Reflections about service and learning in Lynn.
Over the past semester (Spring 2011), I have been helping to teach English as a Second Language at the Catholic Charities' Asian Center in downtown Lynn through The Great Conversation. Without a doubt, it has been one of the most dynamic experiences I have had so far at Gordon.
I will admit that I began Gordon in Lynn somewhat apprehensively. I was especially anxious about having to teach a classroom of adults. Questions filled my mind. Would they listen to me? Would they be able to understand me, or would I just make the situation more difficult? How would this community service be any different than ones I had done before? But the work we have participated in at Catholic Charities has far exceeded any doubts or expectations. It was an astonishing thing to me just how close a community we were working in. The classroom was not just a room full of acquaintances that met twice a week; it was made up of closely-knit groups of friends who had a real thirst for learning English. The work ethic that the students possessed was inspiring. Here they were, attempting to learn what I believe is one of the most difficult languages to learn as a second language, and yet the joy they exuded was deeply moving.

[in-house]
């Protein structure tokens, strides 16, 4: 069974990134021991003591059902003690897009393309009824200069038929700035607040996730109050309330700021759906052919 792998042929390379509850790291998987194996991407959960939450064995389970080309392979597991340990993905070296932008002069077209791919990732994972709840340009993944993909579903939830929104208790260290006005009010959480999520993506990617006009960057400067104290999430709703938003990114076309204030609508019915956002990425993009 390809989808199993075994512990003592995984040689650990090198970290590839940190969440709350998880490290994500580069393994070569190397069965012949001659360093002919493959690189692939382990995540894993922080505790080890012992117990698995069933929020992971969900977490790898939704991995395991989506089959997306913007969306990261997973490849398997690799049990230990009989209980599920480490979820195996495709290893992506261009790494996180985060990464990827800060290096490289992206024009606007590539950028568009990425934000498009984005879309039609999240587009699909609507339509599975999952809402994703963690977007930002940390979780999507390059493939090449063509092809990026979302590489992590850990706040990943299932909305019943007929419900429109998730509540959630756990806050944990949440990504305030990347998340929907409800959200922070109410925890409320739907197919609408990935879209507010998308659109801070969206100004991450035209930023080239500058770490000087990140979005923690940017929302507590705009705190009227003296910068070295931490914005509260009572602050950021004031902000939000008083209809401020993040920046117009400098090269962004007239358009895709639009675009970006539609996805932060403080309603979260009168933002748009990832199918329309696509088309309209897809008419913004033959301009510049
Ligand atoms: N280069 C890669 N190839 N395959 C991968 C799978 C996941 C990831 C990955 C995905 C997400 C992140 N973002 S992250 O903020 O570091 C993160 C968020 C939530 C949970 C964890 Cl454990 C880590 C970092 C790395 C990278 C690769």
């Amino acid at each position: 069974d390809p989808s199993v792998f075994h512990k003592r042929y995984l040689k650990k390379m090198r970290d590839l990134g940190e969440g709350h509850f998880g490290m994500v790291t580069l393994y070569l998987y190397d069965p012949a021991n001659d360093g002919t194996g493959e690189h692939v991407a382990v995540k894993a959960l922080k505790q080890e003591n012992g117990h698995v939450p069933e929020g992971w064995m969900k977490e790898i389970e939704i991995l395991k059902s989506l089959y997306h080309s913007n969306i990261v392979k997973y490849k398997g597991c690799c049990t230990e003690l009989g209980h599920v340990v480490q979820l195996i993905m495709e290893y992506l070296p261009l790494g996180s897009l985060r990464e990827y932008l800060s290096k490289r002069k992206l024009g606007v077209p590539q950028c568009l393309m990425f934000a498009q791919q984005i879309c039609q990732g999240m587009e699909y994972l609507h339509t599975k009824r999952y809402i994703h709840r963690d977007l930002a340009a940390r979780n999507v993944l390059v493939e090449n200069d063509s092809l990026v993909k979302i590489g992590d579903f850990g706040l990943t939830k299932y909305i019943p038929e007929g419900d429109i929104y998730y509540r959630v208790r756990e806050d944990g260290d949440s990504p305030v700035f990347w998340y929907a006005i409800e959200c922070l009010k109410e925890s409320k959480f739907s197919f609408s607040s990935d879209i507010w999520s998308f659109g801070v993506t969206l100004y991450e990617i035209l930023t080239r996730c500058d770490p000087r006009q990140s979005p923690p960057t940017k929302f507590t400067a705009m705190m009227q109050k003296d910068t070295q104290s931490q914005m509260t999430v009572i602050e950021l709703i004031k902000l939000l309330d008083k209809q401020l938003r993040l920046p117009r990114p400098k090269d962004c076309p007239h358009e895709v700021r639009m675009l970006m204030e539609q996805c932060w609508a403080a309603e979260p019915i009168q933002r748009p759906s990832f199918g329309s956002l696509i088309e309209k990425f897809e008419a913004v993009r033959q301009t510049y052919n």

The patience that they had not only with learning, but also with me was perhaps the most striking and humbling aspect of the time we spent there. I remember vividly the day we arrived and I was informed that the teacher for my class was not there, and I would have to teach the class alone. I recall fumbling along for an hour and a half, trying to explain some grammatical concept that I could barely remember from primary school. Yet the students smiled, nodded, and patiently tried to decipher my clumsy explanations. The genuine expressions of thanks and the smiles that I received at the end of the class made me realize that although I had come in with the mindset that I alone had the role of a teacher, there were in reality, six people who were also teaching me.